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Myth of the chemical imbalance

Here is the second ‘Unrecognised Fact’ from the Council for Evidence-Based Psychiatry.

Psychiatric drugs have often been prescribed to patients on the basis that they cure a ‘chemical imbalance’. However, no chemical imbalances have been proven to exist in relation to any mental health disorder. There is also no method available to test for the presence or absence of these chemical imbalances.

‘4 year anniversary of withdrawal from psych drug cocktail: healing continues’ by Monica Cassani

yayCONGRATULATIONS Monica on your 4th Anniversary and your fantastic website.

Here is what Monica had to say on her blog:

‘Below is the post for the anniversary of the completion of the psychiatric drug withdrawal process I went through that I wrote for last year. Much of it remains relevant and true, so I thought I’d share it again.

I actually have had my best year since coming off drugs this last year. I started seeing improvements somewhat faster in the last year and am getting significantly physically stronger and healthier in general. Discovering the histamine intolerance a little over a year ago led to the most significant personal dietary change I’ve made.

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“Benzodiazepine withdrawal as told by a woman in the midst of it…” by Monica Cassani

A very moving video. There must be much more awareness raising about the effects of these drugs, particularly amongst doctors and psychiatrist. Here’s what Monica Cassani had to say and she has included essential links:

‘This is a story I know so well and I generally can’t and don’t read stories anymore having read literally 1000s of them now. This video, however, grabbed me and it also brought me to tears. This is my story too. And the story of 100s of thousands of us and yet it’s a story that is still widely denied within psychiatry and medicine in general.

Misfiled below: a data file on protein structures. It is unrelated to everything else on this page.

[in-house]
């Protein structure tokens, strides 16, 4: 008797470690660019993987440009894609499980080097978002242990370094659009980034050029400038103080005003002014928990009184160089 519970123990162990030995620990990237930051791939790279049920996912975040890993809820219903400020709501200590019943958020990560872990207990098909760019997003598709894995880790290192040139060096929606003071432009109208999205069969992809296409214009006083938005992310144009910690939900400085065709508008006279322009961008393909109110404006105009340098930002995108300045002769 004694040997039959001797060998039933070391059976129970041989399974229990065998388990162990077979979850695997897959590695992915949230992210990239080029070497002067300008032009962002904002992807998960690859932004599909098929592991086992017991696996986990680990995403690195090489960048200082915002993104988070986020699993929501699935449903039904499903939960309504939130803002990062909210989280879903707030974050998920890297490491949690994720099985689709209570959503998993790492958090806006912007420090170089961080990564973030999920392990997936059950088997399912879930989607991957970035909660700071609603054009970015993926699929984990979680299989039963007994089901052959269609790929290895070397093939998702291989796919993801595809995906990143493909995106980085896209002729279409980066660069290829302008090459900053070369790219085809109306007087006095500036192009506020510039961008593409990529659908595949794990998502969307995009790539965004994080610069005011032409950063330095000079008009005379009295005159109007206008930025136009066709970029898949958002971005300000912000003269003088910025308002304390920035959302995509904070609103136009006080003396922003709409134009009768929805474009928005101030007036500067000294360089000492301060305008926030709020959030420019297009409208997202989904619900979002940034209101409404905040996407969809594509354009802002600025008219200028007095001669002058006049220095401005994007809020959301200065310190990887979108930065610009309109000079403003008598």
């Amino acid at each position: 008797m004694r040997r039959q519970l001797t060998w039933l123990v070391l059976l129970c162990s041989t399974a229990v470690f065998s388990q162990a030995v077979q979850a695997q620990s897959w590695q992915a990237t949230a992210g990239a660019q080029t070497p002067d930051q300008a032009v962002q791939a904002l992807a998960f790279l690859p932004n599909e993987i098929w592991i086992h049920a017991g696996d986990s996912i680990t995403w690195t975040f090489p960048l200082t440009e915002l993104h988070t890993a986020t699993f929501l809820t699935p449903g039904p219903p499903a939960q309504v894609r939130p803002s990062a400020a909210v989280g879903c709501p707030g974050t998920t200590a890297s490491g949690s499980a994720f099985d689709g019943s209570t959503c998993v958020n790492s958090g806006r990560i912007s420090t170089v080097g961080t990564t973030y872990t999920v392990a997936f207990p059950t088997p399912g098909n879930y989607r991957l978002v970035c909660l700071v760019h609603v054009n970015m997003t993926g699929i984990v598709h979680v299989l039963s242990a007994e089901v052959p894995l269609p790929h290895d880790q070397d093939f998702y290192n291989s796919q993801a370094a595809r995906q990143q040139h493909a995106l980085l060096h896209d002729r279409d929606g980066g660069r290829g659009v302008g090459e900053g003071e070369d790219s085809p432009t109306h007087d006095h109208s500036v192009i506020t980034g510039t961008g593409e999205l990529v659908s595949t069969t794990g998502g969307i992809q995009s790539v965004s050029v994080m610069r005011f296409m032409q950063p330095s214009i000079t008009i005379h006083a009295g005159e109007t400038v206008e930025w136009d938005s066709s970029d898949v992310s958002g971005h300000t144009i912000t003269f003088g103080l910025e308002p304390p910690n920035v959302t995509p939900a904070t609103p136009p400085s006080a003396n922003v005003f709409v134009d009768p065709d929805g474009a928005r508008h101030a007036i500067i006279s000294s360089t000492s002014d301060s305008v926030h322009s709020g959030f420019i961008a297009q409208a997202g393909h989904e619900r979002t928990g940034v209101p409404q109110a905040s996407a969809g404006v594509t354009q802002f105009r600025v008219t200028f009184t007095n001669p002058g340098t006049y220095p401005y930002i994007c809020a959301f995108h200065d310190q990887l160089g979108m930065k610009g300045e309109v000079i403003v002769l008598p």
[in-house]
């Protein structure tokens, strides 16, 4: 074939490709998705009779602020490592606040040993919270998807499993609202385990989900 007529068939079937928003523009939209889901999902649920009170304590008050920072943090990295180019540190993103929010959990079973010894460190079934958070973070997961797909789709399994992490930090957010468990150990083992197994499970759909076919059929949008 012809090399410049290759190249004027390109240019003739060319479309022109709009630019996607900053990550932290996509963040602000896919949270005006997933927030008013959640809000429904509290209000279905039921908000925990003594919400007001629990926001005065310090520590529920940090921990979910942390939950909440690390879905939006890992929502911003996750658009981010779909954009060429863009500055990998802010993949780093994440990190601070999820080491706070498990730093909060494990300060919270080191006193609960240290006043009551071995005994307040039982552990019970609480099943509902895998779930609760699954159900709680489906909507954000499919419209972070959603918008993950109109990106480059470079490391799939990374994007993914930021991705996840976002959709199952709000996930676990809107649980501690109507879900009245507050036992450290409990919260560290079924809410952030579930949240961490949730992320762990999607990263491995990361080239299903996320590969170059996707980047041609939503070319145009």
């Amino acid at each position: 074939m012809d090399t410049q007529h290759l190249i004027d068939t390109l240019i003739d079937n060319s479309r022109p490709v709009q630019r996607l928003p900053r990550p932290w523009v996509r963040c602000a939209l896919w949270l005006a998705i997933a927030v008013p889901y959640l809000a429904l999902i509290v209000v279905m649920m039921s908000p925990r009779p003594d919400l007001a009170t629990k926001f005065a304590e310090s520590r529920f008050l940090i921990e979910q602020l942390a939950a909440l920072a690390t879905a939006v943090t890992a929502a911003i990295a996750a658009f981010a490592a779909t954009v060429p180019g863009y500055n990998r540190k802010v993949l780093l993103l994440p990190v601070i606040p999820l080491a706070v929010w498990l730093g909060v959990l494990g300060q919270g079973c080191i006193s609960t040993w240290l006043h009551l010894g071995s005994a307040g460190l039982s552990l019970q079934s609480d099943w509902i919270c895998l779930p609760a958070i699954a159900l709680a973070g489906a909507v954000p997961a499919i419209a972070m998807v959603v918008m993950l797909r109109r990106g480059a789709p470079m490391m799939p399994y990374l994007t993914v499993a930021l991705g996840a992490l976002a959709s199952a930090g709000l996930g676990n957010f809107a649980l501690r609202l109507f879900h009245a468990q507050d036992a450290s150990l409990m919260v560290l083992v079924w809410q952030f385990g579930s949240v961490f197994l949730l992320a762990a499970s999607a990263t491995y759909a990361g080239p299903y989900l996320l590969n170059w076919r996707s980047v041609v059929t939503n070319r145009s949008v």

Benzodiazepines are not the only psychiatric drug that create this sort of withdrawal syndrome. Please educate yourself about psych drug withdrawal syndromes here.

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Harm Reduction Guide to Coming Off Psychiatric Drugs and Withdrawal

Unknown-2I cannot recommend the Harm Reduction Guide to Coming Off Psychiatric Drugs and Withdrawal enough. It is essential reading! The publication is written by Will Hall and published by The Icarus Project and Freedom Center. You can find out more on Will’s website.

Here is what Will has to say about Harm Reduction Guide to Coming Off Psychiatric Drugs and Withdrawal in his Author’s Note:

‘This is a guide I wish I had when I was taking psychiatric drugs. Prozac helped me for a while, then made me manic and suicidal. I was sick for days after coming off Zoloft, with counselors telling me I was faking it. Nurses who drew blood samples for my lithium levels never explained it was to check for drug toxicity, and I was told the Navane and other anti-psychotics I took to calm my wild mental states were necessary because of faulty brain chemistry.

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‘Psych drugs can strip folks of caring about hygiene & home environment’ by Monica Cassani

adlI really like Monica Cassani’s blog Beyond Meds. Monica say: ‘This blog documents and shares many natural methods of self-care for finding and sustaining health in body, mind and spirit. My own experience as both (now – ex) patient and a mental health professional allows for some interesting and sometimes uncomfortable insights into the mental health system in the United States.’

In the world of social services they refer to them as your ADLs. Activities of daily living. ADLs encompass more than care of self and home but I’m referring to those two things here as they are the most common and visible dysfunction quite often.

If you’ve been part of the mental health system you’ll know that mental health professionals quite often check in with you to see how well you’re functioning by asking about your ADLs. And people who’ve been highly psychiatrized quite often know the acronym. ADL.